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Guest Editorial 
This page was last updated on January 06, 2009 .

What About Public Property Rights?
by: Christopher Christie 8/1/02

The following letter was printed yesterday (7/31/02) in the Blue Mountain Eagle, in Grant County, Oregon. Some of the references in this letter may be a bit obscure for those living outside of Grant County, but it relates to recent letters from public lands ranchers and others who had hoped for prosecution of government employees for "trespassing" on a ranch to place water quality monitoring equipment in the north fork of the John Day River. A rancher wrote that government employees had no respect for private "property rights," etc., while the employees said it was due to a misunderstanding. The last sentence refers to a trial last year where a local jury acquitted a local rancher for shooting and killing his neighbors dog on the neighbors property. It is my belief that the then district attorney was removed in a subsequent recall due to her willingness to prosecute a rancher, that is, for believing in the equal application of, and protection under, the law.

July 28, 2002

To the Editor
David Clarkhuff
The Blue Mountain Eagle
195 N. Canyon Blvd.
John Day, OR 97845
FAX 575-1244

What about public property rights?

Dear Editor,

To read letters from public lands ranchers complaining about "Disrespect for private property rights," while calling for prosecution of "dishonest" government employees, is enough to make anyone who knows something about public lands ranching fall to the floor in a fit of hysterical laughter. Talk about chutzpah!

What about public property rights?

Not a grazing season goes by without some rancher's cattle trespassing on Forest Service or BLM public property, often trashing areas that are being restored, or areas that are being given a critically needed rest from chronic grazing abuse. The reason many riparian areas and riparian dependent species are in such dire straits is largely due to long term disrespect of public property and public ecosystems by ranchers (and in some cases other extractive interests). Oddly enough, these ranchers operate under the sympathetic and not so watchful eyes of the very government employees they criticize. Many of the Federal employees responsible for monitoring the grazing (ab)use are from ranching families themselves, so maybe it really does take one to know one. Ranchers who show respect for public property rights do not trespass on areas where they are not supposed to be and they don't leave public ecosystems looking like nuclear test sites.

Respect for private property rights?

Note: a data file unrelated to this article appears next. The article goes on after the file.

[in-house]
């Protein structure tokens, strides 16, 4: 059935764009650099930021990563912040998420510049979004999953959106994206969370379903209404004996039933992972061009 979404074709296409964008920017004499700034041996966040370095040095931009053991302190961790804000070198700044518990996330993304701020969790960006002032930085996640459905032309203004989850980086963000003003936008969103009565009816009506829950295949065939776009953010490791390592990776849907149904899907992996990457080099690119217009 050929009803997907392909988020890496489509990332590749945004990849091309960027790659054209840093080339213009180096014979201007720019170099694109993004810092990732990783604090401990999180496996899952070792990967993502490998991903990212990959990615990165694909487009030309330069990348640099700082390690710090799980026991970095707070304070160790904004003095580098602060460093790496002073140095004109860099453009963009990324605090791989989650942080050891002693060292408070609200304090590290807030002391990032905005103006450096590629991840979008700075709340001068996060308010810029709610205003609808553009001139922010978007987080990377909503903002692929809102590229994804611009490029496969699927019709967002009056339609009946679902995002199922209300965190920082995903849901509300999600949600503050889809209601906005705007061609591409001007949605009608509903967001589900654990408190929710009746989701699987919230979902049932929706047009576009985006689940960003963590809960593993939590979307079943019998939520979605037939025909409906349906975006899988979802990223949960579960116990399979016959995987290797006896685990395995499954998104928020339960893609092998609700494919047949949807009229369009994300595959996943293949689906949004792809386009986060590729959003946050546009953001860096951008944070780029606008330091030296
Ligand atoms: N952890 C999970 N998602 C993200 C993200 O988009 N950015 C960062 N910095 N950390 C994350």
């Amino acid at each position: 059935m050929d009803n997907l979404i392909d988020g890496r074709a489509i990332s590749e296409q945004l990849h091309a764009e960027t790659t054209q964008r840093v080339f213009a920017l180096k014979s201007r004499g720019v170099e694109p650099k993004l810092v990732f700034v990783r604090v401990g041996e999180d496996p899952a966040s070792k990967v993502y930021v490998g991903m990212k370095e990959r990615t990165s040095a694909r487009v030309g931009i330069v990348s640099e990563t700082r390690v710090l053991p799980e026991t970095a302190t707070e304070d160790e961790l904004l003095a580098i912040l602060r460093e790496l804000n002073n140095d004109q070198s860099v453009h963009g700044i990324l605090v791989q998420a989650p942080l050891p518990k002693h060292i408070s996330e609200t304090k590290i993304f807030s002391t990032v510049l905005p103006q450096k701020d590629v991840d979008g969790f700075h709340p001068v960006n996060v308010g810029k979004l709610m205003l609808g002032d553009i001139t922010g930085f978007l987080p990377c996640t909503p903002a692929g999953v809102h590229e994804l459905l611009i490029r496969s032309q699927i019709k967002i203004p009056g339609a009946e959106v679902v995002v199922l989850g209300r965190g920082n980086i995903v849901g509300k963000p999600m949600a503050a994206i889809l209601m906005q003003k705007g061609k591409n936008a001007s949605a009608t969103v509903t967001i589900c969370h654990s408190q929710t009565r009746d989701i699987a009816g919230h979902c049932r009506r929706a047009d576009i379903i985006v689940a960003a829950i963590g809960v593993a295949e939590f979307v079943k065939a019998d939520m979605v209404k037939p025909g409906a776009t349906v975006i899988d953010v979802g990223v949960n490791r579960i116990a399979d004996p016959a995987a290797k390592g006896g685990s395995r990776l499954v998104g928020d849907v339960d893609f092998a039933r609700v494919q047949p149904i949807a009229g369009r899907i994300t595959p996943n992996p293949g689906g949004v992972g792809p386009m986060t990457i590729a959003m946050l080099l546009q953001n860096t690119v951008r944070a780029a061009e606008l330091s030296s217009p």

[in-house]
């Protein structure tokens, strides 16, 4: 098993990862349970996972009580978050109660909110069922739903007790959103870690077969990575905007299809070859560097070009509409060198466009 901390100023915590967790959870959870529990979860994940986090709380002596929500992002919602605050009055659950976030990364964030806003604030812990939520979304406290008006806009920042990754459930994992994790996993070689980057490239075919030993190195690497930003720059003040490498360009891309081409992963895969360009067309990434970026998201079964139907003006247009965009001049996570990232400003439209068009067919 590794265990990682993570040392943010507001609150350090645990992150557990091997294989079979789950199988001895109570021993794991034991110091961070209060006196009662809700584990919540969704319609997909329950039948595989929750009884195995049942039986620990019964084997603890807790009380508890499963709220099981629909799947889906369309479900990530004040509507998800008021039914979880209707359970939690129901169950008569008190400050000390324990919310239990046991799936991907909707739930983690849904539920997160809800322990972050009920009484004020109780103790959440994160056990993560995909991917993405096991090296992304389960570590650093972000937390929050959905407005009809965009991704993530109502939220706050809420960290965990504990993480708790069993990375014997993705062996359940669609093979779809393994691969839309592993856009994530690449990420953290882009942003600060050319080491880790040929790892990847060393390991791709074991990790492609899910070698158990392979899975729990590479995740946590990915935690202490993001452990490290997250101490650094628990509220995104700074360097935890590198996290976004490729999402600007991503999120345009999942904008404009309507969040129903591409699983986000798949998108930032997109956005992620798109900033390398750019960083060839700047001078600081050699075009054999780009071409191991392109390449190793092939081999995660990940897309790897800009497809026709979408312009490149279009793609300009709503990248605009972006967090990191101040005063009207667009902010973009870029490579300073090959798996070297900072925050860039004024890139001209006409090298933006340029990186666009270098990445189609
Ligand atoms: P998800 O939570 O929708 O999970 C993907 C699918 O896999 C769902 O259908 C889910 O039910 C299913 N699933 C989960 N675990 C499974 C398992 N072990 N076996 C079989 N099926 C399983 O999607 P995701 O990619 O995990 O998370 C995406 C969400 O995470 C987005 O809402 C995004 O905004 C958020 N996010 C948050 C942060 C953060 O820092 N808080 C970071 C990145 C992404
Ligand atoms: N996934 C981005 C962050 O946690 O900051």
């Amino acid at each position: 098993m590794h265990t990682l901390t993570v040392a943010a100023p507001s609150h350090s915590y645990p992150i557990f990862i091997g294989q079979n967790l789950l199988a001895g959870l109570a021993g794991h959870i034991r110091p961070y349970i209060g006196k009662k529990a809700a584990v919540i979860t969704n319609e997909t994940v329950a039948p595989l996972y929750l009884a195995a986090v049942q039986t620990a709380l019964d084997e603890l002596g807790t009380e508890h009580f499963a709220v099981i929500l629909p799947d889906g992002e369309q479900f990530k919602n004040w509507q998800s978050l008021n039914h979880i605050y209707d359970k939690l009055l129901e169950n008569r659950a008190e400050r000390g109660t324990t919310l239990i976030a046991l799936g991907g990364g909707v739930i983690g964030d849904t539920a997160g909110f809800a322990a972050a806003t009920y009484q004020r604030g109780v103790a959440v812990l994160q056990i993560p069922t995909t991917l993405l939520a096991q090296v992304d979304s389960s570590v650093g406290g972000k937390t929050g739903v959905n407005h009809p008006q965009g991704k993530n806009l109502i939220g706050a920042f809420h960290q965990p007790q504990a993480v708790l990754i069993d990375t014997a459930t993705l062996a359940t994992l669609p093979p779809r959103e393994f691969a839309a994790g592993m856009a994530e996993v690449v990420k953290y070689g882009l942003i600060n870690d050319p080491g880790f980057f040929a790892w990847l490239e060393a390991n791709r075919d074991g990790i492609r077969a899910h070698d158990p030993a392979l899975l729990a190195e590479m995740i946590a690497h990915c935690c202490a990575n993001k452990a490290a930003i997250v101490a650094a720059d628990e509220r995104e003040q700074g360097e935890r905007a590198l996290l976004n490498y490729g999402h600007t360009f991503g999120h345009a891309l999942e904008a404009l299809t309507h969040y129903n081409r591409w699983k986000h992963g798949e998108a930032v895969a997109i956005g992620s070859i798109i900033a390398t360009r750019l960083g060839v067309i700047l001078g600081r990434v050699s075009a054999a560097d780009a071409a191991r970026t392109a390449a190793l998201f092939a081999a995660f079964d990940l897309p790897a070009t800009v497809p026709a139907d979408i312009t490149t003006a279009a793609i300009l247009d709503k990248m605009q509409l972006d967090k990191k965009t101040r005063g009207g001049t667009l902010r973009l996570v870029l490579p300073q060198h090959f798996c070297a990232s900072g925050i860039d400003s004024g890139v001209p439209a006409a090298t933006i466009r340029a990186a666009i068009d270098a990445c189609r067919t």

Most rancher's views about respect for private property rights seem to depend on who is doing the trespassing and who owns the property. Originally, property was acquired by coercive means from Native Americans during the period we could refer to as the mother of all disrespect for property rights. Today, if you are a government employee who accidentally strays on to private property, some ranchers howl that you should be prosecuted, persecuted, and no doubt, booted out of the county. If you are a rancher, however, whose cows are slogging around in your unfenced neighbor's stream out on the "open range," they think you should get a free pass. Outside of incorporated cities and other grazing districts, when cattle happen to gravitate towards someone else's private property to destroy plant communities willy nilly and steal a little "forage" - i.e. trespass - the rancher is largely unaccountable and the victimized property owner is forced to swallow the loss and fence them out at his own expense. It is a testimony to the power of ranchers that, in much of the State of Oregon, hogs are not permitted to "run at large or upon the property of another person," but cows are, if you don't fence them out. The laws are written for ranchers to protect ranchers - not the private property rights of all.

I am left wondering what all the fuss is about concerning the misplaced monitoring equipment. Why would someone object to having the quality of precious water resources monitored on their property?

Finally, I am thankful that the District Attorney chose not to prosecute. Aside from the silliness of the idea and the waste of money, a fair jury trial for environmentally sensitive individuals in Grant County is about as likely as a jury convicting a rancher of shooting a neighbor's dog.

Christopher Christie
Prairie City, OR